Before becoming a writer, Lissa initially studied medicine, but later worked in radio and television comedy, where she produced and directed numerous series, including Room 101 and Father Ted. She lives in London with her dog and her family. Her hobby is reading.
The Shipping News by Annie Proulx is also on that shelf, an edition with a cover showing a pounding green sea under a louring sky. I must have first read it not too long after it came out in 1993.
Chapter 1. Quoyle.
Quoyle: a coil of rope
Here is an account of a few years in the life of Quoyle, born in Brooklyn and raised in a shuffle of dreary upstate towns.
The opening chapter is a jolting read for a first-timer – a rapid run through Quoyle’s early life, short sentences like slaps in the face, half-phrases and broken clauses like missing steps, together building a vivid picture of a man who cannot find a place in life, who is forever standing awkwardly on the margins.
Quoyle has a ‘great damp loaf of a body. Head shaped like a crenshaw, no neck, reddish hair ruched back. Features as bunched as kissed fingertips.’ He’s awkward and unhappy and exploited by everyone he meets, culminating in a terrible marriage to Petal, who despises him while he worships her. When she dies, leaving him with two small children, he takes the initiative for the first time in his life, and moves his family a thousand miles to Newfoundland, the home of his forebears - a lump of rock in a hissing sea, the harshest of environments, but a place where, to his surprise, he seems to fit. He is accompanied by one of the most magnificent female characters in twentieth century fiction: The Aunt – dry, fierce and practical, a woman who has fought back against an unspeakable childhood to find life and love, and is now returning to exorcise old memories. But besides this central hinge, there’s so much else in the book - it’s stuffed with characters and interlinking stories, with the problems and practicalities of Quoyle’s domestic life, with the office politics of the terrible local newspaper that employs him, with sea-lore and history, crime and intrigue, with the crash and roar of waves, and a vocabulary that leaves a salt-lick on the tongue. It’s also, often, very funny.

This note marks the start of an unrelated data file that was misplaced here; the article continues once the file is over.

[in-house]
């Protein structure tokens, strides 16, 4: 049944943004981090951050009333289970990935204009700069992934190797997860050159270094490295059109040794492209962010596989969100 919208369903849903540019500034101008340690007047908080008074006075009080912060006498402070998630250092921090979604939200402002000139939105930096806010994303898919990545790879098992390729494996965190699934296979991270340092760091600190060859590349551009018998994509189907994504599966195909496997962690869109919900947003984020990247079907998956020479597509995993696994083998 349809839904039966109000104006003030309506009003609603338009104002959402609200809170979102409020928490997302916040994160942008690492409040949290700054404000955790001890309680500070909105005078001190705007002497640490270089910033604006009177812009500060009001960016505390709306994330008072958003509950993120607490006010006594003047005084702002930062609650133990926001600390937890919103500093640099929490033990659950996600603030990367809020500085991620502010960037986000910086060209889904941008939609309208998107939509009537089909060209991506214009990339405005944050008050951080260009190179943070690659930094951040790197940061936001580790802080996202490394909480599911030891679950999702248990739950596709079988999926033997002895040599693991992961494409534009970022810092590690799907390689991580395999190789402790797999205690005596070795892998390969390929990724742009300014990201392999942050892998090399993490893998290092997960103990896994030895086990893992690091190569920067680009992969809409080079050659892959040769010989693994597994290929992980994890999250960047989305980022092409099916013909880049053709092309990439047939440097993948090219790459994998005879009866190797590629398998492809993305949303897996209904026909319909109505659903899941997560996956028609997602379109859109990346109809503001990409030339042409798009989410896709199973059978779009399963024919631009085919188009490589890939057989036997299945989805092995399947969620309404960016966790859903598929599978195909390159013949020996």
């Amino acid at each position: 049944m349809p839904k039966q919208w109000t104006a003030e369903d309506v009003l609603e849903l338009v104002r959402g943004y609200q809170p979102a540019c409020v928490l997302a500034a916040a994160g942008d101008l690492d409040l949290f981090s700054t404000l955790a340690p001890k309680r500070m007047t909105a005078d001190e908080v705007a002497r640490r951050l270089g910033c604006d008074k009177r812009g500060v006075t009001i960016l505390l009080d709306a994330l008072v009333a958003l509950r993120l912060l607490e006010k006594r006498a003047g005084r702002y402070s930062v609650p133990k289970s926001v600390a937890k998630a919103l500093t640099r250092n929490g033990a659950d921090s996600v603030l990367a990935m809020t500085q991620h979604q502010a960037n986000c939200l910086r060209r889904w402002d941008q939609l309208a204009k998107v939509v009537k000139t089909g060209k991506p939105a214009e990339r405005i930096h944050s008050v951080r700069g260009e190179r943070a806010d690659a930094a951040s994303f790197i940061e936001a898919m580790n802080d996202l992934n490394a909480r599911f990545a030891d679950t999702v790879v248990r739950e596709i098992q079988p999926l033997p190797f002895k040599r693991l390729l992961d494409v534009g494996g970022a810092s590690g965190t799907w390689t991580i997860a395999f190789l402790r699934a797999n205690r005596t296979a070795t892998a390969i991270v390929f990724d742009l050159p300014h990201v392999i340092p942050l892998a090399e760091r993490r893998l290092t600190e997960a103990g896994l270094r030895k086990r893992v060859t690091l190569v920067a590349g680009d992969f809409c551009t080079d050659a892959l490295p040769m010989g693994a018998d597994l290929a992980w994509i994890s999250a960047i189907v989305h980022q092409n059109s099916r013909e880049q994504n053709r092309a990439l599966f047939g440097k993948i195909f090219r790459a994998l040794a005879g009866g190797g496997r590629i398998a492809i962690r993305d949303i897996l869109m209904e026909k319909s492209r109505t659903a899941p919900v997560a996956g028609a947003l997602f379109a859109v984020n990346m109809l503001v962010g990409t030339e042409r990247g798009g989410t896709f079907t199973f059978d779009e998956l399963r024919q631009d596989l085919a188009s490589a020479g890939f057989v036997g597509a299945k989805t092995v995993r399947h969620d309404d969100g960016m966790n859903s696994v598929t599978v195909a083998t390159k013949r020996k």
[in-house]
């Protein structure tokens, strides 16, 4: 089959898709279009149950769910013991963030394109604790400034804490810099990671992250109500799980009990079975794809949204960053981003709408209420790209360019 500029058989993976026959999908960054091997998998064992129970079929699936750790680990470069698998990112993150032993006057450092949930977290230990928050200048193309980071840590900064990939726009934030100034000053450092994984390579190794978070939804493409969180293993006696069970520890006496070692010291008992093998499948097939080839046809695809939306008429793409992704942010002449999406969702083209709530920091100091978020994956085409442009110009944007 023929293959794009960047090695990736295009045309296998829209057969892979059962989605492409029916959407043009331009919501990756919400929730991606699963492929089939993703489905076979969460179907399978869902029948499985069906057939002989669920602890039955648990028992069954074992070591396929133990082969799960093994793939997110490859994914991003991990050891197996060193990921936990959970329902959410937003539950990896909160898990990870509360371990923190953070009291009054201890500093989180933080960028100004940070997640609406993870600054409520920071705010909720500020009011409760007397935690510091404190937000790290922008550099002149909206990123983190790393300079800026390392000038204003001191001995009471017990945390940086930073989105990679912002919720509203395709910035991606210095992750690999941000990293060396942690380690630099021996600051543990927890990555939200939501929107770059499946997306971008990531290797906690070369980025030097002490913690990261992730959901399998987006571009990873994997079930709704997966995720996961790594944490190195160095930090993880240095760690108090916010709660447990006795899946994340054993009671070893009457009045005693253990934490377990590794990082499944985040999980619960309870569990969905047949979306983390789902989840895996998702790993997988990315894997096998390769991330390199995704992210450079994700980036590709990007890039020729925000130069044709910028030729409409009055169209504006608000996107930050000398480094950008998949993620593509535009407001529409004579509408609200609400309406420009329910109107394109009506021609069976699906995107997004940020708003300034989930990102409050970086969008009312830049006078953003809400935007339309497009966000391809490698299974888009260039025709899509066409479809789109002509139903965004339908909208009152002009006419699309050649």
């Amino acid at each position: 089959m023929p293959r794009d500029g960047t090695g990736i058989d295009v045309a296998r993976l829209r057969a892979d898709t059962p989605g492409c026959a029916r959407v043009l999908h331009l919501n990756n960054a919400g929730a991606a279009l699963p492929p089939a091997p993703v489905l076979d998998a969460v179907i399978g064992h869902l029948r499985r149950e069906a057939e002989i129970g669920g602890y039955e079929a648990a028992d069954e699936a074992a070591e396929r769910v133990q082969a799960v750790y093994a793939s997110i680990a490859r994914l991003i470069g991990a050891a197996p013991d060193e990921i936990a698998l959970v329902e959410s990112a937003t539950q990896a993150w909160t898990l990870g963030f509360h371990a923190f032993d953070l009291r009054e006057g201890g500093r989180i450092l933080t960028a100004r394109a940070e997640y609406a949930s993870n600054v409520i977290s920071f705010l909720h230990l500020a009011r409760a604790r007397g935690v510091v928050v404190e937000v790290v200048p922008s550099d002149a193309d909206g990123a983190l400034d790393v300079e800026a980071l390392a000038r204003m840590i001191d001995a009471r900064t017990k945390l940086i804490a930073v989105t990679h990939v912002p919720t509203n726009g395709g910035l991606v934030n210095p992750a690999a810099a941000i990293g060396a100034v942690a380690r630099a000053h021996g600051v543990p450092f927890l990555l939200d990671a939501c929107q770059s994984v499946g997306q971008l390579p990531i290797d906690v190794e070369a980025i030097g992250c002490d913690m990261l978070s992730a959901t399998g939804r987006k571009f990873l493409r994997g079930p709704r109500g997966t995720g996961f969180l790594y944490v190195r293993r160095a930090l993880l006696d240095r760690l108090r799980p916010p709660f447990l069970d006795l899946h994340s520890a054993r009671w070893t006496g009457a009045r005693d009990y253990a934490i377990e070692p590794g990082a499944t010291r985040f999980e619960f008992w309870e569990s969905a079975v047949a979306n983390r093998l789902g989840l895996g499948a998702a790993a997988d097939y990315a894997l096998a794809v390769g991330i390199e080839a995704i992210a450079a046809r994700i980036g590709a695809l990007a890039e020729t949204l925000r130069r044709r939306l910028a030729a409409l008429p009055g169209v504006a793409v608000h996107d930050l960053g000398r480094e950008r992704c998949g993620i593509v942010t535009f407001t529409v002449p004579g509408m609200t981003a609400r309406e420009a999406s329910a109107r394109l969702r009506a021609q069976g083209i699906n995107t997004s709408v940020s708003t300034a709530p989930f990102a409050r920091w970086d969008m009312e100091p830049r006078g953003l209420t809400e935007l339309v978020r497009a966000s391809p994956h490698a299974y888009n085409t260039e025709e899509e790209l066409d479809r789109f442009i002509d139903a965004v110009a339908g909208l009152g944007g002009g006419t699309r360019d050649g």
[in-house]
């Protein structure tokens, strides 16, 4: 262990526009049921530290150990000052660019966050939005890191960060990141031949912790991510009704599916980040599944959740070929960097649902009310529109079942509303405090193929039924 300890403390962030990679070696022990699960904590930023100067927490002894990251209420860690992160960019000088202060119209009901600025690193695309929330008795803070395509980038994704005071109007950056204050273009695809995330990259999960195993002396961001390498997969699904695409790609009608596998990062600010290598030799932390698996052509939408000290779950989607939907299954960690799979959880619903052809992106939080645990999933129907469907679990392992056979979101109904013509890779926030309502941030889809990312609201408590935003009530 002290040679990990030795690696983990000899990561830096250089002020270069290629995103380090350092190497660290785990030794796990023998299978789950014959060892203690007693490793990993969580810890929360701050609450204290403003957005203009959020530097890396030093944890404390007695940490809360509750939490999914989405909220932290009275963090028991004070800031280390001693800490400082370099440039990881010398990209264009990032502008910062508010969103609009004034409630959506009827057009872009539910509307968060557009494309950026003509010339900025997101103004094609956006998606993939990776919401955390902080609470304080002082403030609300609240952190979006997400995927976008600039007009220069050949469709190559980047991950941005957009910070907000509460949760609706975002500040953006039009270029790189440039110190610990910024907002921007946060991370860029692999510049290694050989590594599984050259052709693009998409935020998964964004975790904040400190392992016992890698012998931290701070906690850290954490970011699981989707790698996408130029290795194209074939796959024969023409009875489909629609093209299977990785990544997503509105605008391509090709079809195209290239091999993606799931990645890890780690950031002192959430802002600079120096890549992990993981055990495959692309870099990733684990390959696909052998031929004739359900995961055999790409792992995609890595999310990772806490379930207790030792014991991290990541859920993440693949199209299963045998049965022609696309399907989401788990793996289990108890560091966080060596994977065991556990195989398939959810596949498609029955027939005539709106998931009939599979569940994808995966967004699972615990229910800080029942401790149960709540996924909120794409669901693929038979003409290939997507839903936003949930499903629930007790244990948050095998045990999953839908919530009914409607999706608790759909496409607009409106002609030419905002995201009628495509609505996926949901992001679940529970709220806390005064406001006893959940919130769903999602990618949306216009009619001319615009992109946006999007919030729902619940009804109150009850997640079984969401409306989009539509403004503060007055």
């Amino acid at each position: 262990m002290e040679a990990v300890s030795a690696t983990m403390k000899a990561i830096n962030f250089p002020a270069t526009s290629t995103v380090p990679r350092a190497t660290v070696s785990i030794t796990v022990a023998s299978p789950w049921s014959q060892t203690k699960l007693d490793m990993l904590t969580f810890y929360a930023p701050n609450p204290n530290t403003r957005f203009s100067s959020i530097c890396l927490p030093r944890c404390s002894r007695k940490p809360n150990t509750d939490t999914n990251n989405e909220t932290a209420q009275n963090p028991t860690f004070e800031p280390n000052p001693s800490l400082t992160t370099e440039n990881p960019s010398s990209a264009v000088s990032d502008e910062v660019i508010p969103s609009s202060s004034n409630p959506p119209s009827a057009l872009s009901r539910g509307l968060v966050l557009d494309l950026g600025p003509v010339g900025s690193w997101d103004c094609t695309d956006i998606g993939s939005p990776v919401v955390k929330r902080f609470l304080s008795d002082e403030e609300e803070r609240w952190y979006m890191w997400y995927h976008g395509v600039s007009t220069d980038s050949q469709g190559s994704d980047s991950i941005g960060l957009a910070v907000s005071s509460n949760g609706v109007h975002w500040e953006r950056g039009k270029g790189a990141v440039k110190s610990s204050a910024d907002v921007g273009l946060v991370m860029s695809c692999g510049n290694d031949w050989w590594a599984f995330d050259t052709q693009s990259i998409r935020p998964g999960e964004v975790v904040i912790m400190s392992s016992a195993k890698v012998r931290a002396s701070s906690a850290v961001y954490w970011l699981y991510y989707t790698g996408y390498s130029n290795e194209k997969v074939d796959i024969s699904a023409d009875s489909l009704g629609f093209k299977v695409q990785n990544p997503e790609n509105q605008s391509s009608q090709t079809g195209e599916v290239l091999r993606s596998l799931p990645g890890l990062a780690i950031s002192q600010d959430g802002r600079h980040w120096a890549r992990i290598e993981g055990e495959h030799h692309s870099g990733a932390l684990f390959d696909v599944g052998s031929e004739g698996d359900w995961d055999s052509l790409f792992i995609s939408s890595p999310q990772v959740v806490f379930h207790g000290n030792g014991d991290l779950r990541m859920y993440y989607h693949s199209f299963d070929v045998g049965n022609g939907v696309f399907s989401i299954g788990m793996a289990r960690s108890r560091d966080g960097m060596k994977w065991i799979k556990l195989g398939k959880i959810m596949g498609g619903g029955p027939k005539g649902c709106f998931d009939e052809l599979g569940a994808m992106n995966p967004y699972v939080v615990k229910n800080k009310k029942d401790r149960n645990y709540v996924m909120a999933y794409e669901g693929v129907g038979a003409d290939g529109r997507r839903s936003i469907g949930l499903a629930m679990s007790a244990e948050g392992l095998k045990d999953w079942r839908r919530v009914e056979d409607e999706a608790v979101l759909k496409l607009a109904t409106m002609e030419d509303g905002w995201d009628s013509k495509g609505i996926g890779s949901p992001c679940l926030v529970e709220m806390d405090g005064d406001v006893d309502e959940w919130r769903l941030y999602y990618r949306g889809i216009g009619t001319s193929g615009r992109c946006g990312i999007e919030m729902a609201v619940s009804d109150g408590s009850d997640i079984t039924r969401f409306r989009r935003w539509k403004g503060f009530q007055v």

And there’s an extra reason for my affinity with this book. My mother was a voracious reader, largely of history and fiction (she loved detective stories so much that she used to give them up for Lent). She adored The Shipping News and read it once a year and now, when it’s my turn for a re-read, it's like having a conversation with her:
Me: Oh, I love those ponderous fast-food restaurant reviews in Quoyle's newspaper.
Mum: Oh yes, they make me howl. And the part where Quoyle buys a terrible boat and refuses to admit that it's no good, and nearly drowns. That's exactly what your father would have done.
Me: I know.
Mum: There are always bits I forget. I think I’m going to read it again before Christmas.
Me: Me too, Mum.
Lissa Evans' Old Baggage is reviewed here by Pippa Goodhart.